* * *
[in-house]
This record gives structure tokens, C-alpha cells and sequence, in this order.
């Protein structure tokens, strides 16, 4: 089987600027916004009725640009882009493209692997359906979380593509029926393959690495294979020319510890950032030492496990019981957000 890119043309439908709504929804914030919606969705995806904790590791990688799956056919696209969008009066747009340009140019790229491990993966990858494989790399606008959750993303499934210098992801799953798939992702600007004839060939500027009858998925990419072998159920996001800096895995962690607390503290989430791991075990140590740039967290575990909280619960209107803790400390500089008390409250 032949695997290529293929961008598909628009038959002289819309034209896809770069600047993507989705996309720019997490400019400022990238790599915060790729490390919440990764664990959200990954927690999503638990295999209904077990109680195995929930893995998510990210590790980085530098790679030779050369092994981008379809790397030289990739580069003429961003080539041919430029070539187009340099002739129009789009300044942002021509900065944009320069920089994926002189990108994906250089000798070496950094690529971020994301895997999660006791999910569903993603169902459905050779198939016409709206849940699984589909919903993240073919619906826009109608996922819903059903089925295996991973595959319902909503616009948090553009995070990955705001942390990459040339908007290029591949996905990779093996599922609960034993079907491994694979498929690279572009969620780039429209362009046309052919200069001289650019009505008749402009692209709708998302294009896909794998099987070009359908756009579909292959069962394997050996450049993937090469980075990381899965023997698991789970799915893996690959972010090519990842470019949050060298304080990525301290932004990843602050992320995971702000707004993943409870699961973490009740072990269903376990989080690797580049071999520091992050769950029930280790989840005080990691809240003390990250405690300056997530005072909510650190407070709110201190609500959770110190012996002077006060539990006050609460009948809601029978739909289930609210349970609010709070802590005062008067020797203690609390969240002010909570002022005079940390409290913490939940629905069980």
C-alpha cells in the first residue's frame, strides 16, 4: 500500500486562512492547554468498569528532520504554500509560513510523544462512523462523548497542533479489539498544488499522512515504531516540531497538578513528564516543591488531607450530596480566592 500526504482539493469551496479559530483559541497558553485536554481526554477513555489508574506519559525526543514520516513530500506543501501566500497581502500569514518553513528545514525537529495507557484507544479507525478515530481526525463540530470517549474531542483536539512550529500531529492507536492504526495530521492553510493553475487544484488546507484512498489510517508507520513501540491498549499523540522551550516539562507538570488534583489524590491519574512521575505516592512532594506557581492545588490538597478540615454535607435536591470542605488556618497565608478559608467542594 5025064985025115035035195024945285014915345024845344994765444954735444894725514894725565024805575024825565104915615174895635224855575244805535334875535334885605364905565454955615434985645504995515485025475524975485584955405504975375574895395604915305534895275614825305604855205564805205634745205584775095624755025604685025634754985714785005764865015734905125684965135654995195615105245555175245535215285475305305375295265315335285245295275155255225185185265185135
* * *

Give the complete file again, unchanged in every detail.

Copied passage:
[in-house]
This record gives structure tokens, C-alpha cells and sequence, in this order.
């Protein structure tokens, strides 16, 4: 089987600027916004009725640009882009493209692997359906979380593509029926393959690495294979020319510890950032030492496990019981957000 890119043309439908709504929804914030919606969705995806904790590791990688799956056919696209969008009066747009340009140019790229491990993966990858494989790399606008959750993303499934210098992801799953798939992702600007004839060939500027009858998925990419072998159920996001800096895995962690607390503290989430791991075990140590740039967290575990909280619960209107803790400390500089008390409250 032949695997290529293929961008598909628009038959002289819309034209896809770069600047993507989705996309720019997490400019400022990238790599915060790729490390919440990764664990959200990954927690999503638990295999209904077990109680195995929930893995998510990210590790980085530098790679030779050369092994981008379809790397030289990739580069003429961003080539041919430029070539187009340099002739129009789009300044942002021509900065944009320069920089994926002189990108994906250089000798070496950094690529971020994301895997999660006791999910569903993603169902459905050779198939016409709206849940699984589909919903993240073919619906826009109608996922819903059903089925295996991973595959319902909503616009948090553009995070990955705001942390990459040339908007290029591949996905990779093996599922609960034993079907491994694979498929690279572009969620780039429209362009046309052919200069001289650019009505008749402009692209709708998302294009896909794998099987070009359908756009579909292959069962394997050996450049993937090469980075990381899965023997698991789970799915893996690959972010090519990842470019949050060298304080990525301290932004990843602050992320995971702000707004993943409870699961973490009740072990269903376990989080690797580049071999520091992050769950029930280790989840005080990691809240003390990250405690300056997530005072909510650190407070709110201190609500959770110190012996002077006060539990006050609460009948809601029978739909289930609210349970609010709070802590005062008067020797203690609390969240002010909570002022005079940390409290913490939940629905069980």
C-alpha cells in the first residue's frame, strides 16, 4: 500500500486562512492547554468498569528532520504554500509560513510523544462512523462523548497542533479489539498544488499522512515504531516540531497538578513528564516543591488531607450530596480566592 500526504482539493469551496479559530483559541497558553485536554481526554477513555489508574506519559525526543514520516513530500506543501501566500497581502500569514518553513528545514525537529495507557484507544479507525478515530481526525463540530470517549474531542483536539512550529500531529492507536492504526495530521492553510493553475487544484488546507484512498489510517508507520513501540491498549499523540522551550516539562507538570488534583489524590491519574512521575505516592512532594506557581492545588490538597478540615454535607435536591470542605488556618497565608478559608467542594 5025064985025115035035195024945285014915345024845344994765444954735444894725514894725565024805575024825565104915615174895635224855575244805535334875535334885605364905565454955615434985645504995515485025475524975485584955405504975375574895395604915305534895275614825305604855205564805205634745205584775095624755025604685025634754985714785005764865015734905125684965135654995195615105245555175245535215285475305305375295265315335285245295275155255225185185265185135